An overflowing “sharps” container is an all-too-common sight at many competitions. While modern veterinary medicine has vastly improved our treatment of horses, every advance in therapy contains the possibility of abuse. Unscrupulous riders and trainers are willing to pervert science to be successful, and the non-therapeutic use of drugs is abusive. Such abuse takes many forms: It can be therapeutic to inject a joint with corticosteroids, but it becomes abusive when it is used to return a horse to competition before the healing process is complete. Our national federation is taking a stronger stand against such abuse, but the strongest defense against abuse is for riders and trainers to value their horse’s well-being more than any ribbon.

The solution for this type of abuse is to change the judging requirements, not to attempt to change human nature. As long as we require extreme reactions from our horses, humans will go to extreme and abusive measures to obtain those reactions.

Abusive Business Practices
Another definition of abuse is a corrupt practice or custom, which in the horse world often shows itself as abuse of people rather than equines. It would be my guess that a large number of the horse sales transactions in the U.S. today involve some form of hidden commission. This usually starts with someone new to the sport looking for a suitable horse to ride. More often than not, the first question some professionals will ask is, “How much can you spend?” You can bet that the pro will soon report back that they have found just the right horse for you and—wonder of wonders—it is exactly in your price range.

Further investigation might reveal that your pro found a suitable horse at another pro’s barn for much less money, inflated the price, charged you top dollar, paid the former owner the original asking price—and the two pros pocketed the difference. I know I am cynical, but I have earned that condition. Even white rats learn from experience, and I learned that I could get cheated by someone with an eighth-grade education just as quickly as by a college graduate. All I can say is, next time you buy a horse, you should get a bill of sale signed by the seller with the price you paid included in the document. The document should include any commissions paid to either the seller’s or the buyer’s agent. (Undisclosed commissions are fraudulent in most states.) You can get a sample bill of sale on the Internet or from any attorney experienced in equine law.

… and More
But returning to my main theme, when it comes to man’s inhumanity to horses, there are more examples of abuse than I care to think about too much or too often. When you read any horse-related magazine these days, you will see countless advertisements for feed supplements purported to calm an excited horse. Many of these supplements are invariably described as “all-natural” (wink, wink), which is advertising code for “they can’t test for this, so you can buy calmness without training your horse.” Sigh. In addition, the improvements in veterinary medicine have led to a veritable cornucopia of possibilities. We now have drugs that can keep unsound horses in use far longer than they should with inevitably tragic results.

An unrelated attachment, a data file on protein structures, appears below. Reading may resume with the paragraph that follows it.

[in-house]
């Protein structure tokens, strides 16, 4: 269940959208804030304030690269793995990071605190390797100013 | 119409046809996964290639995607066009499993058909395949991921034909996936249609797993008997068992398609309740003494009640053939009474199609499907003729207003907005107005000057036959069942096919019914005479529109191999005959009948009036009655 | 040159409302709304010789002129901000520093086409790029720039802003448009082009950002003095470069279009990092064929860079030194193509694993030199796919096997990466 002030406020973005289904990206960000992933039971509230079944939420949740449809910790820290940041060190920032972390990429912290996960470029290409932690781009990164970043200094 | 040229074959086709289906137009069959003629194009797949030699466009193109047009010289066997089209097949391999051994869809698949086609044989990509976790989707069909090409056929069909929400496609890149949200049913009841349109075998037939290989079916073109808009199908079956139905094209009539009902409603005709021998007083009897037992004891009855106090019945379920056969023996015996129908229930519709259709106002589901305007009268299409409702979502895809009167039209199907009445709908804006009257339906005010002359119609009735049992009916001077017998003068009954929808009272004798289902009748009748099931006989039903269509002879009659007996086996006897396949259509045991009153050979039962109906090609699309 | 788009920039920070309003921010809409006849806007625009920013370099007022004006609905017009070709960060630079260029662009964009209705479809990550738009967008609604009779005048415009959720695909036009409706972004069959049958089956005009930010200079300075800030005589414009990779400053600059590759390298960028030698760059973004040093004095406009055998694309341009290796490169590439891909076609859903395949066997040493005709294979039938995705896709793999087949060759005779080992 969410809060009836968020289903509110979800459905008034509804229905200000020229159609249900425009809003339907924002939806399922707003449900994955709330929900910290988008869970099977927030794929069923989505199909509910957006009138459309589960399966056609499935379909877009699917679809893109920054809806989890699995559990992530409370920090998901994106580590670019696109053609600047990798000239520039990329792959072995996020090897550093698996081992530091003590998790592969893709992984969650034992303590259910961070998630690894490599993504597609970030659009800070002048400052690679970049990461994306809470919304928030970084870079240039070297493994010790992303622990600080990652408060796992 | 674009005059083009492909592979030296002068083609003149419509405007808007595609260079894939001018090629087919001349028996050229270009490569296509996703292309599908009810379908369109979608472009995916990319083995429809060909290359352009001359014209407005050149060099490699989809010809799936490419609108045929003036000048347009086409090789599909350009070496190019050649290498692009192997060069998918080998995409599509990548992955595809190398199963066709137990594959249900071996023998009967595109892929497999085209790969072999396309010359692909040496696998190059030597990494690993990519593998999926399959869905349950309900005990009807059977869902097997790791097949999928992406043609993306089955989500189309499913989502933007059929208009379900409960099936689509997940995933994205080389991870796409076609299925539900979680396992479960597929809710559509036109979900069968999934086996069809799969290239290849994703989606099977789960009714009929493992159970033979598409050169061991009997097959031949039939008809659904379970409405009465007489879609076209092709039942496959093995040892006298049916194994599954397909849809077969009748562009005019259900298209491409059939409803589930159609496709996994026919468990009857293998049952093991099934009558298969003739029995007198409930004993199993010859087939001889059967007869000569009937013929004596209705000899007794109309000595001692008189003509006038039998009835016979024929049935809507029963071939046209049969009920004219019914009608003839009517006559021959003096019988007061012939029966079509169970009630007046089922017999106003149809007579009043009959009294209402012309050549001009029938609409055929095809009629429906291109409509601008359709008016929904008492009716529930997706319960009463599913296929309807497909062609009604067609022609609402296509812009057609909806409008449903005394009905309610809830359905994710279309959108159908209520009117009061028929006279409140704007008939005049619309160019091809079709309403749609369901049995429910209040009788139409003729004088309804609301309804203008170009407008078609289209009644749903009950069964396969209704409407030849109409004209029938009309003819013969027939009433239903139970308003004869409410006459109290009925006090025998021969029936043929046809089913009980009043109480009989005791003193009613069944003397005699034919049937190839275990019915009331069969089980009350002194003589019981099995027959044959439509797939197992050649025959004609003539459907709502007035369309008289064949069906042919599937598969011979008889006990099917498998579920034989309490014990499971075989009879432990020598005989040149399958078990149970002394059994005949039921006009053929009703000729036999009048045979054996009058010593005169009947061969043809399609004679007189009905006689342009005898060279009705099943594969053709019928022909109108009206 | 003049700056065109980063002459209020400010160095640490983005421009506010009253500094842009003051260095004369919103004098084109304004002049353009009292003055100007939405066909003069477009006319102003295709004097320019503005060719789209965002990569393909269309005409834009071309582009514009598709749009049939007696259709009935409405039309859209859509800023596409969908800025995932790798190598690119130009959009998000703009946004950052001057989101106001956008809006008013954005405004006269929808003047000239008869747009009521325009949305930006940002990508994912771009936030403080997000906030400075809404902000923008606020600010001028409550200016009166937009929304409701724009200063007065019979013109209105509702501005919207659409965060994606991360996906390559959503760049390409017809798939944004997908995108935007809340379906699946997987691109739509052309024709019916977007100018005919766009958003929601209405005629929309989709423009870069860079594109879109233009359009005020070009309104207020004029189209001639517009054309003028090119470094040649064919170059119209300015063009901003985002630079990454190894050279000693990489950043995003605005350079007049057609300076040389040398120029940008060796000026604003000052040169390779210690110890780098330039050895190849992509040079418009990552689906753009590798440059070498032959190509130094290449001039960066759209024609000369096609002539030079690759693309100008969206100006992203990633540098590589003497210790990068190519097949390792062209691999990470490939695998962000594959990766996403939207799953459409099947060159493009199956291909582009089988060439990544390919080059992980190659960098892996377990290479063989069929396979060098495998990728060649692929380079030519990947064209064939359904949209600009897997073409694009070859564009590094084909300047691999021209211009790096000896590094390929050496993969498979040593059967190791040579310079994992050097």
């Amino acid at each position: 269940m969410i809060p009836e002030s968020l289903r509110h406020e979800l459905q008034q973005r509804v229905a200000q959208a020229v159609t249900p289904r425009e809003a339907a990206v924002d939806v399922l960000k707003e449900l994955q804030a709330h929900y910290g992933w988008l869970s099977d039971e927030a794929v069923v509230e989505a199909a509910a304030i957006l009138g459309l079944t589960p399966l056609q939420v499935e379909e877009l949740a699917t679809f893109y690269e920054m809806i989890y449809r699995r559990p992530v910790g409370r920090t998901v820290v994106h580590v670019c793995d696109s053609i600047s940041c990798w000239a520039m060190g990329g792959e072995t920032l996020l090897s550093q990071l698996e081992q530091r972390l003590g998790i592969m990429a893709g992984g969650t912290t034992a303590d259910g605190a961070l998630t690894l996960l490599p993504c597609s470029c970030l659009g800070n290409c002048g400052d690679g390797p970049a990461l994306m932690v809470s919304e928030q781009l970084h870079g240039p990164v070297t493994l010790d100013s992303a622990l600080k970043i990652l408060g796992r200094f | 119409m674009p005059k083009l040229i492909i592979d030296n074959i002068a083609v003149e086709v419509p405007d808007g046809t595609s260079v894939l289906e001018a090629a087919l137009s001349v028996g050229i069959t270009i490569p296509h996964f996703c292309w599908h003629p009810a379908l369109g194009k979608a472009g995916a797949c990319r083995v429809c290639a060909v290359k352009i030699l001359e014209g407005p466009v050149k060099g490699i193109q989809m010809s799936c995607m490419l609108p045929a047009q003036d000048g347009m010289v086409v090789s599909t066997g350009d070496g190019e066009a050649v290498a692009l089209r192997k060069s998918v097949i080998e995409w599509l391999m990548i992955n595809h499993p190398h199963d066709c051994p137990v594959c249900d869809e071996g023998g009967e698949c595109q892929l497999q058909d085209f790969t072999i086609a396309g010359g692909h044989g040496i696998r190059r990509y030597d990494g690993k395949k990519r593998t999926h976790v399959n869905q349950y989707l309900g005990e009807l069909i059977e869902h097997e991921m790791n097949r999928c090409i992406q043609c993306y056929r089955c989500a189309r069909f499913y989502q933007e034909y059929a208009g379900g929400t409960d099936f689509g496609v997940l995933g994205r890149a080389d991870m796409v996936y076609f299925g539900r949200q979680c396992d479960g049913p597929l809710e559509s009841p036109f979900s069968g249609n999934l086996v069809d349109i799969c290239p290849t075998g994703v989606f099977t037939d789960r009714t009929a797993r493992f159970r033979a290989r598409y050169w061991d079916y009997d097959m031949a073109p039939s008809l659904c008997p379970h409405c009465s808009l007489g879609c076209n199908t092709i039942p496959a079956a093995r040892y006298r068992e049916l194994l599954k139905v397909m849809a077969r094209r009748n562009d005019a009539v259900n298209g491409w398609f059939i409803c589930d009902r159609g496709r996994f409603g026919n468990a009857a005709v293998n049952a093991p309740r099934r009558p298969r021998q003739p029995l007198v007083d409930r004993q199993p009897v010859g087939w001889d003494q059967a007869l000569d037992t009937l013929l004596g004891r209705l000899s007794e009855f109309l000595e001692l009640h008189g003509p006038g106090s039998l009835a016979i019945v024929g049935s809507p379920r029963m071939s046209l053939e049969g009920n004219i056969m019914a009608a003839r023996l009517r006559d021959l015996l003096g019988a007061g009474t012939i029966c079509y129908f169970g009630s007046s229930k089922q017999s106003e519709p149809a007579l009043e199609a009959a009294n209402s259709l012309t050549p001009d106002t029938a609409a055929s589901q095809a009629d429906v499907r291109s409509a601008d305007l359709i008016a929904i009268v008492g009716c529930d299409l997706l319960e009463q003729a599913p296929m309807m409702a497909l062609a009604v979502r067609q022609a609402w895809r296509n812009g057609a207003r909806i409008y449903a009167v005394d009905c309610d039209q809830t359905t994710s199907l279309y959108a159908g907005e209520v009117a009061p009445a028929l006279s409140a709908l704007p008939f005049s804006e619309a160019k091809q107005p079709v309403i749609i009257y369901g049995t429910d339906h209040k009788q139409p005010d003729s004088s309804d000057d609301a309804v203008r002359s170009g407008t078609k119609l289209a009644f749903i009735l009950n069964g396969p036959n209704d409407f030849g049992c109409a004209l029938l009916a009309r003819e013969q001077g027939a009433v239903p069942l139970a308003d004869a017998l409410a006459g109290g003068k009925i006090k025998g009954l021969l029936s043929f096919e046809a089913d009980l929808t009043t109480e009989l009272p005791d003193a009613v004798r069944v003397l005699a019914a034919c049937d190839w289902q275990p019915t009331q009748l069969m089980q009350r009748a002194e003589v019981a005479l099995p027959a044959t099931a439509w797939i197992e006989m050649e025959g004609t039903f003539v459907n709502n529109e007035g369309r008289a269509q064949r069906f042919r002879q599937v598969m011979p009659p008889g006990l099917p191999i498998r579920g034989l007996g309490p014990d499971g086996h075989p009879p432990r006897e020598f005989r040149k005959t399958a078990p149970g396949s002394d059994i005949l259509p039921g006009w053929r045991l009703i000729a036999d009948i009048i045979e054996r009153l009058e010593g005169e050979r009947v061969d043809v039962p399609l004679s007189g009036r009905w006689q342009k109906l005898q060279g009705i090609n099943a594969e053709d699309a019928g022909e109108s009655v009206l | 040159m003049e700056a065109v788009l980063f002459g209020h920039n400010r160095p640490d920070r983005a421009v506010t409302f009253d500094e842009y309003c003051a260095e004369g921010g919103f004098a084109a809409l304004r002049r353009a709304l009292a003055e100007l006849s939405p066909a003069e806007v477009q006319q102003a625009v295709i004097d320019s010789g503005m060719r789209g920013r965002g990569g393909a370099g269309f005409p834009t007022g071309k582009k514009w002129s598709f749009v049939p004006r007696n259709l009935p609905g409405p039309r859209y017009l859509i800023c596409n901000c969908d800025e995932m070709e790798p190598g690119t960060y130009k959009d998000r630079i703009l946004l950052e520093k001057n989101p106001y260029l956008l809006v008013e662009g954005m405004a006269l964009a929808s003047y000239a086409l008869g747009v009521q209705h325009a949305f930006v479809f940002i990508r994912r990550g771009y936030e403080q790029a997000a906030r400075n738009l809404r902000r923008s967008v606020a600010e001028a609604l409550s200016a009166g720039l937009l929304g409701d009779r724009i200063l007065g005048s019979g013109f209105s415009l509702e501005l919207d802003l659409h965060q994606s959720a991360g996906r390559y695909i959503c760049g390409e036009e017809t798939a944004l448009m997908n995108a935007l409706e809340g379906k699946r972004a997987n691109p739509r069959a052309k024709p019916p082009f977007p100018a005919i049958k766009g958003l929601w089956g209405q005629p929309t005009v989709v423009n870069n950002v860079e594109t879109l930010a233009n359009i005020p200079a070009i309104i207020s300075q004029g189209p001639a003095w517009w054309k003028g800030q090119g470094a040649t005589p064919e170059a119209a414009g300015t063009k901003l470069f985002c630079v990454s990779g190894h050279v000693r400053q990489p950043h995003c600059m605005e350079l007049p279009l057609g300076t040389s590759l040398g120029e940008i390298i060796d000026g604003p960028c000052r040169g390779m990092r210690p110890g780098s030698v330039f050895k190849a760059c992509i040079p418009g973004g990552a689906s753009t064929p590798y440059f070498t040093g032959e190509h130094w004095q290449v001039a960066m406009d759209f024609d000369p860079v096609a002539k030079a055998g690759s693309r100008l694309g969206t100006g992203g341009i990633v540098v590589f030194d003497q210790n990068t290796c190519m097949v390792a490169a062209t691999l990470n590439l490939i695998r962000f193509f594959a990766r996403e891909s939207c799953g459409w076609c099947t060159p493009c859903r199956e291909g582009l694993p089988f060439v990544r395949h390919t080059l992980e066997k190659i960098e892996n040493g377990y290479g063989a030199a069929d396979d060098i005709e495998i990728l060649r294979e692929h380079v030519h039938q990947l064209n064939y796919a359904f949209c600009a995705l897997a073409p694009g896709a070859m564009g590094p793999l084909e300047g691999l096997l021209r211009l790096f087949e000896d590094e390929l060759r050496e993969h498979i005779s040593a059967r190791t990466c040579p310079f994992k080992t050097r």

And speaking of tragedies, I almost hope you have not been following the news in international endurance—it will turn your stomach. At least six horses have died during FEI-sanctioned endurance competitions (that’s Fédération Equestre Internationale, the international governing body) since the first of the year and several drug violations at those competitions have just been announced. These horse fatalities all occurred in the United Arab Emirates. In the meantime, we continue to allow people to torture beauty into power. Horses are obviously being pushed past their limits and a strong response is needed from the FEI, the international endurance community and the horse world at large. These creatures cannot speak, so we must speak for them and rise in their defense.

Horses are made by nature to be free-roaming herd animals. When we enter into a partnership with them, they surrender freedom and the company of other horses, two of their strongest characteristics, for the doubtful benefits of a life in a 12-by-12 stall with regulated grazing and occasional structured, controlled and solitary exercise. Many horses in such circumstances dedicate themselves to their human partners and find dignity in their work. Their generous and kind acceptance of this one-sided bargain makes it even more essential that we speak out against abuse and prevent it wherever possible. In this era of mass communication, there is talk of expanding our sport to an ever-widening circle of spectators to gain interest and respect for our two- and four-legged athletes. However, if we would gain the world’s respect, we must first make ourselves respectable.

This article originally appeared in the May 2017 issue of Practical Horseman.